For the first time since 1972, Stormont has a formal Opposition. Author and journalist, Dr John Coulter, outlines how this will work practically and not deteriorate into a primary school playground shouting match. Follow Dr John Coulter on Twitter at @JohnAHCoulter.
Words of wisdom, or the way out to the wilderness – that’s how Ulster Unionist leader Mike Nesbitt’s sudden unveiling that his party will go into official opposition in the Stormont Assembly will be judged.
And the same can also be said for Colum Eastwood’s SDLP given that the last nationalist movement to be part of an official Stormont Opposition eventually went defunct.
Unlike the Dail in Dublin, which after weeks of wrangling, has finally agreed a minority Fine Gael government, the Democratic Unionists and Sinn Fein will dominate the Stormont power-sharing Executive with 66 seats between them out of 108 in the Assembly.
Nesbitt’s high-wire decision to become the first Leader of the Opposition since the original Stormont parliament was axed in 1972, will either be seen as a brilliant tactical move which will give his and the other parties added political clout, or will be doomed to condemn the UUP to the wilderness for the next five-year mandate.
The UUP’s decision to become the Opposition was based on the dominance of the Executive by the Big Two – the DUP and Sinn Fein. There have been suggestions the DUP/SF coalition decided all the legislation between them and presented the outcome as a fait accompli to the other parties – prompting the view: what’s the point in being in an Executive? At this point we should note the DUP/Sinn Fein spin about still remaining in control.
The DUP and Sinn Fein are working well together. Perhaps the Executive would best be renamed the Alliance of Provisional Sinn Fein and Protestant Sinn Fein?
However, if Opposition is to work practically rather than become nothing more than the other 42 MLAs shouting from the sidelines, Nesbitt needs to rebrand himself not as Leader of the Opposition, but as Shadow First Minister.
At best, Nesbitt’s Opposition can count on his 16 UUP MLAs, 12 from the moderate nationalist SDLP, eight from the centrist Alliance, two-apiece from the hard Left People Before Profit Alliance and Greens, as well as a single Independent MLA and the leader of the Right-wing Traditional Unionist Voice party.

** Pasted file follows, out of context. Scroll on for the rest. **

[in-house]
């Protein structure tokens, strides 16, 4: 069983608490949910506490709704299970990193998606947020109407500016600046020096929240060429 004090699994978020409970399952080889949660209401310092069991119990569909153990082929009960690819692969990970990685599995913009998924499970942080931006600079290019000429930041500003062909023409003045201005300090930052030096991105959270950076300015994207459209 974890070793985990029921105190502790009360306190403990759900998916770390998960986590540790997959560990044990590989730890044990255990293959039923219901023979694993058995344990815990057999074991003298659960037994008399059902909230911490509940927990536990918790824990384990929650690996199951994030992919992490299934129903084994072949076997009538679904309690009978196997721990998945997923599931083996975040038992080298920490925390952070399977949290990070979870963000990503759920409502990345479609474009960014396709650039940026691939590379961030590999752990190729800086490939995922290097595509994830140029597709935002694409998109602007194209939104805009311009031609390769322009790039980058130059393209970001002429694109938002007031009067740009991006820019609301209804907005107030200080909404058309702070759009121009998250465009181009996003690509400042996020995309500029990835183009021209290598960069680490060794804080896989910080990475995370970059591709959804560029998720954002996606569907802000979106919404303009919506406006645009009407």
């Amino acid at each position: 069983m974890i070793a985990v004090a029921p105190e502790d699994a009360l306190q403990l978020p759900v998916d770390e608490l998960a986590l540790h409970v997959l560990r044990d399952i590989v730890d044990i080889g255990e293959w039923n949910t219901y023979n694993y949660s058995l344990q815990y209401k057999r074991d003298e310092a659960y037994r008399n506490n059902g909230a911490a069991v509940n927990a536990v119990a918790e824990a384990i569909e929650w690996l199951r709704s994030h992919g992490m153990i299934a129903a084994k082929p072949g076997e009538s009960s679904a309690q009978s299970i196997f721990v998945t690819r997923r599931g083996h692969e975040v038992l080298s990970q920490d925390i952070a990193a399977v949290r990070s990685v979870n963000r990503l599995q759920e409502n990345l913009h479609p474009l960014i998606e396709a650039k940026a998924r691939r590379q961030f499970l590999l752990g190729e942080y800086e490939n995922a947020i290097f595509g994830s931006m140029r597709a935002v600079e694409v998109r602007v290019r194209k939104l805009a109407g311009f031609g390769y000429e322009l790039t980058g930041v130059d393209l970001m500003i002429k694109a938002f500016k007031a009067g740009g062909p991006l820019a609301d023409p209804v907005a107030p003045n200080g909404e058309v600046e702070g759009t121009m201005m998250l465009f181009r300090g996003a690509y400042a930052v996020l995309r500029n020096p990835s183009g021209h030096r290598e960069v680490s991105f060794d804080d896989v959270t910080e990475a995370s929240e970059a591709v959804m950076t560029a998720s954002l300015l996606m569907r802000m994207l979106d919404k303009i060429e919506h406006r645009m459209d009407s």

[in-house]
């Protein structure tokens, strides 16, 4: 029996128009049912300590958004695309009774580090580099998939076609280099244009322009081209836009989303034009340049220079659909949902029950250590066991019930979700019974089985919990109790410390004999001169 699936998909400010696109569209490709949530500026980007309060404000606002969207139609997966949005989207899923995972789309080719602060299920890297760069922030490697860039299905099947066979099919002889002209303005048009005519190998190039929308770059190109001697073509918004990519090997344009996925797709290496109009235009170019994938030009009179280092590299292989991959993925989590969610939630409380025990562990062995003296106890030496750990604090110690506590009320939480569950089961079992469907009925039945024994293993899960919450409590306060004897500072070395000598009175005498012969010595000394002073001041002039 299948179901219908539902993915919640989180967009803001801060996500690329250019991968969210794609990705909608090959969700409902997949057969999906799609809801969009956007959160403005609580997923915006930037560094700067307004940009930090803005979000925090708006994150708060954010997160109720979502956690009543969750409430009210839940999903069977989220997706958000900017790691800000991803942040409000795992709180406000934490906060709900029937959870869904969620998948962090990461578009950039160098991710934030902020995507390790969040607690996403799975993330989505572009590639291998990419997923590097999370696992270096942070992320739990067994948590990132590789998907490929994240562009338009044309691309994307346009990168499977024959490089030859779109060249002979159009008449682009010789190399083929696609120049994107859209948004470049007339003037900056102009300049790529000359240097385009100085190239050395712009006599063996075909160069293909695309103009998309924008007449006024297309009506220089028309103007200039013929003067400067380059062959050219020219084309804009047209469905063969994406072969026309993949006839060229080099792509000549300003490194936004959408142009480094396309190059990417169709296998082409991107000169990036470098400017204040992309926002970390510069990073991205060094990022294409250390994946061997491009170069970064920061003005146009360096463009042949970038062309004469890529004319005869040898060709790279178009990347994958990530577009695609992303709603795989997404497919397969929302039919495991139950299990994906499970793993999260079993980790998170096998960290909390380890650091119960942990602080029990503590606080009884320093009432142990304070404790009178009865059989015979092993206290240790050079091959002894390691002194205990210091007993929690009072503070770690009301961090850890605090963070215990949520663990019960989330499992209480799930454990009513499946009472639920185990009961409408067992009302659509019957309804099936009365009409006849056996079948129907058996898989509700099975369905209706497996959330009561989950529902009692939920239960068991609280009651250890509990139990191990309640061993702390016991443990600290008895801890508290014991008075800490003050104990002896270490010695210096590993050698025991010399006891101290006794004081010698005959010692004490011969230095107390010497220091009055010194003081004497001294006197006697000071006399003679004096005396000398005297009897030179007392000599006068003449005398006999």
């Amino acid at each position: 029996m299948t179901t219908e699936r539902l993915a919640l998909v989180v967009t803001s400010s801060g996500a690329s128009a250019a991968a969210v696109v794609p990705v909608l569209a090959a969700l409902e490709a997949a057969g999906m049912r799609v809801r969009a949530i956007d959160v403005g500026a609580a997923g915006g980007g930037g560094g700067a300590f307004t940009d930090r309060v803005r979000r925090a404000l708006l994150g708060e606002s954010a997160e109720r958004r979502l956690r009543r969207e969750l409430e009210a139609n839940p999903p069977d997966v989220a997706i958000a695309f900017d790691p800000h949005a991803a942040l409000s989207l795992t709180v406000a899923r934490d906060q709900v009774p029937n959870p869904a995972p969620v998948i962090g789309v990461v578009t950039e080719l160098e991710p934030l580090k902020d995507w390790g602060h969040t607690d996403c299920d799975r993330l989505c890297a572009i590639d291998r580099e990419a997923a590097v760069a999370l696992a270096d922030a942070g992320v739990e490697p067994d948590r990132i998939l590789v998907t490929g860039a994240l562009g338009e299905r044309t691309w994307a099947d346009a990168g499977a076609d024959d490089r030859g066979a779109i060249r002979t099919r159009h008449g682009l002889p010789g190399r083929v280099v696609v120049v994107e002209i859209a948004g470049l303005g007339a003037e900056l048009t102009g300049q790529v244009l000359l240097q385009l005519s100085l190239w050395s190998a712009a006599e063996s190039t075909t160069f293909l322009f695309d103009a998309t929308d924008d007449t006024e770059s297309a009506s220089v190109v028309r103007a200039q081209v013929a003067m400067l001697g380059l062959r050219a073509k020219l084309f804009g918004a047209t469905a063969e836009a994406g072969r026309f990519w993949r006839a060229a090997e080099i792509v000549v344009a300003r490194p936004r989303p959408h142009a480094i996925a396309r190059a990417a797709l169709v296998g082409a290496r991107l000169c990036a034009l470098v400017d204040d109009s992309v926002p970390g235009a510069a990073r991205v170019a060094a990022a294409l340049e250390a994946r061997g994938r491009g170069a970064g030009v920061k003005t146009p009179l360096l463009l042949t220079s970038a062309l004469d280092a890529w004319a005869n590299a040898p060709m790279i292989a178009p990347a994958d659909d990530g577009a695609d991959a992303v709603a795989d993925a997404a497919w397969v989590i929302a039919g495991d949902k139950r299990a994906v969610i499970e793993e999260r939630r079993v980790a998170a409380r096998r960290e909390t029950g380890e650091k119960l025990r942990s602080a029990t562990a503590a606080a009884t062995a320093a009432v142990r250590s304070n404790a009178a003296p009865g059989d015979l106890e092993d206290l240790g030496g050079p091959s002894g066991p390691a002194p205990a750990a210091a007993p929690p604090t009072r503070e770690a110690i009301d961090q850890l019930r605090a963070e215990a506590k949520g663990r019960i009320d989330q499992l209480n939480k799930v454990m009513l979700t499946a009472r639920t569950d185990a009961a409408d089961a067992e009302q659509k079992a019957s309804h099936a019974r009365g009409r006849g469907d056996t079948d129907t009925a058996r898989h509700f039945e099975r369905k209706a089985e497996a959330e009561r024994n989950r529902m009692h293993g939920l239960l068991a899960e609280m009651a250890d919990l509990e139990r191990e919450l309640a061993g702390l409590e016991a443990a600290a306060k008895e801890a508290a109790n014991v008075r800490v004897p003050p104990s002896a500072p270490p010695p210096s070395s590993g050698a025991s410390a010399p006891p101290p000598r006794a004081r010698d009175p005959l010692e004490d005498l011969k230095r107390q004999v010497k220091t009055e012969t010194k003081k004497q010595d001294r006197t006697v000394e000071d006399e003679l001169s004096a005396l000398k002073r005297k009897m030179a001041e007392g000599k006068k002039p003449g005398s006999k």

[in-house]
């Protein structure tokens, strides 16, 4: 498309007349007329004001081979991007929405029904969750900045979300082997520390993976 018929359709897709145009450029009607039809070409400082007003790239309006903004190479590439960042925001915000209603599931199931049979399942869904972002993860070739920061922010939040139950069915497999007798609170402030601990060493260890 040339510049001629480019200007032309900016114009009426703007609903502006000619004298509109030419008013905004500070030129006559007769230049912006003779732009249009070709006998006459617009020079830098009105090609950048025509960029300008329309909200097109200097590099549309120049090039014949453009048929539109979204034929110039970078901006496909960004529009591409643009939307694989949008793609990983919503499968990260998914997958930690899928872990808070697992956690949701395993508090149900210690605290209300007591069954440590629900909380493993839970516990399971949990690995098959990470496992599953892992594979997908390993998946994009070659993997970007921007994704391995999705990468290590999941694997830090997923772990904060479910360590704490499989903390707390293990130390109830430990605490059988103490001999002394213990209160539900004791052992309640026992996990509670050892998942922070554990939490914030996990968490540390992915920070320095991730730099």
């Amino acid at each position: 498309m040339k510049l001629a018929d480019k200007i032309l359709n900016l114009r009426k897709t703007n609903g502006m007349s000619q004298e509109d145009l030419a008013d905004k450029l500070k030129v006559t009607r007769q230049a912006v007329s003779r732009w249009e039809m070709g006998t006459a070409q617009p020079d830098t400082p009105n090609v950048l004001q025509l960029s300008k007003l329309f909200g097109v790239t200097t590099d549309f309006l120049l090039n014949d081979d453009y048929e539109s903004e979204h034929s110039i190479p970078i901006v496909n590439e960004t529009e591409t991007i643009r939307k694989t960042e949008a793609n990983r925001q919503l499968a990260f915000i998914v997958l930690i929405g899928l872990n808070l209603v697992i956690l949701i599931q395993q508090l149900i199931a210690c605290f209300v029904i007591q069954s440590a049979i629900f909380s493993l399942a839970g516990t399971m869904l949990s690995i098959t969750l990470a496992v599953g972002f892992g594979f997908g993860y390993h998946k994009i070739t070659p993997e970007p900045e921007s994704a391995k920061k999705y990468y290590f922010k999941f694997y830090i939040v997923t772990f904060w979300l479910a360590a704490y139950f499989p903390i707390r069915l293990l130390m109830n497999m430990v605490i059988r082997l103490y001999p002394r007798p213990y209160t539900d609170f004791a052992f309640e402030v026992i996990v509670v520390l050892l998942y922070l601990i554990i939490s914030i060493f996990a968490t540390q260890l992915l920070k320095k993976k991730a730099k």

Nesbitt – in the eyes of the Ulster voters – must present himself as almost being equal with the current First Minister, Arlene Foster of the DUP, and the Deputy First Minister – Sinn Fein’s Martin McGuinness.
Just as Foster and McGuinness run the Executive, Nesbitt must make a Shadow Cabinet a political force to be reckoned with. For each Minister the Executive appoints, Nesbitt needs a Shadow Minister.
While this can be a political cosmetic exercise the former TV news anchor-man can win, his real battle will be to ensure a steady flow of information about what happens behind the Executive’s closed doors.
Practically, Nesbitt will need to ensure he establishes a network of whistle-blowers who can leak him tips or evidence of forthcoming legislation.
His reason for pulling the UUP’s sole minister out of the last Executive was the shortness of time the UUP was being given to consider important documentation. There were suggestions the consideration time was being measured in minutes rather than weeks and months.
Presumably, the tactic of the DUP/Sinn Fein coalition was to give opponents as little time as possible to make amendments so that legislation would be ‘done and dusted’ by the time it reached the Assembly Chamber.
One of the reasons against going into official Opposition at Stormont was that it would take those parties ‘out of the loop’ completely in terms of gaining even limited access to potential legislation.
Opponents of the Opposition move point to the lack of influence which the DUP had in 1998 in shaping the initial content and final outcome of the Good Friday Agreement, which ultimately and ironically led to the power-sharing Executive which the DUP now enjoys.
If the opponents of the DUP/Sinn Fein coalition are to avoid becoming little more than screaming political choristers at an out-of-tune musical festival, then the UUP must set up his comprehensive network of informants, leaks and whistle-blowers so that the Executive parties can be challenged at every turn.
This, in turn, poses serious ethical questions on how the UUP and other Opposition partners gain their information from sources. How can these sources be protected? How can the UUP guarantee that the flow of information coming to the party is genuine and accurate and not dis-information or mis-information?
What role, if any, can the media have in holding the DUP/Sinn Fein coalition to account over its actions, especially through the use of Freedom of Information legislation?
Nesbitt has got to convince potential Opposition partners – and the electorate – that a formal Opposition is much more than merely a well-paid shouting shop of political pupils yelling at a school sports day.
His Opposition could face the same fate as previous attempts to replace the original parliament, such as Sunningdale, the Convention, 1982 Assembly and Northern Ireland Forum – all well-meaning talking shops.
And his Opposition gamble with come further under the spotlight as the EU referendum looms as he has nailed his party’s colours firmly to the Remain camp (as are the SDLP and Sinn Fein), while Foster’s DUP is staunchly Leave.
Across the border, the Dail has at long last agreed a shaky Fine Gael government – but it’s a move which has all the ingredients to cause a snap general election, especially if the South is destabilised politically as a result of a UK-wide Leave victory.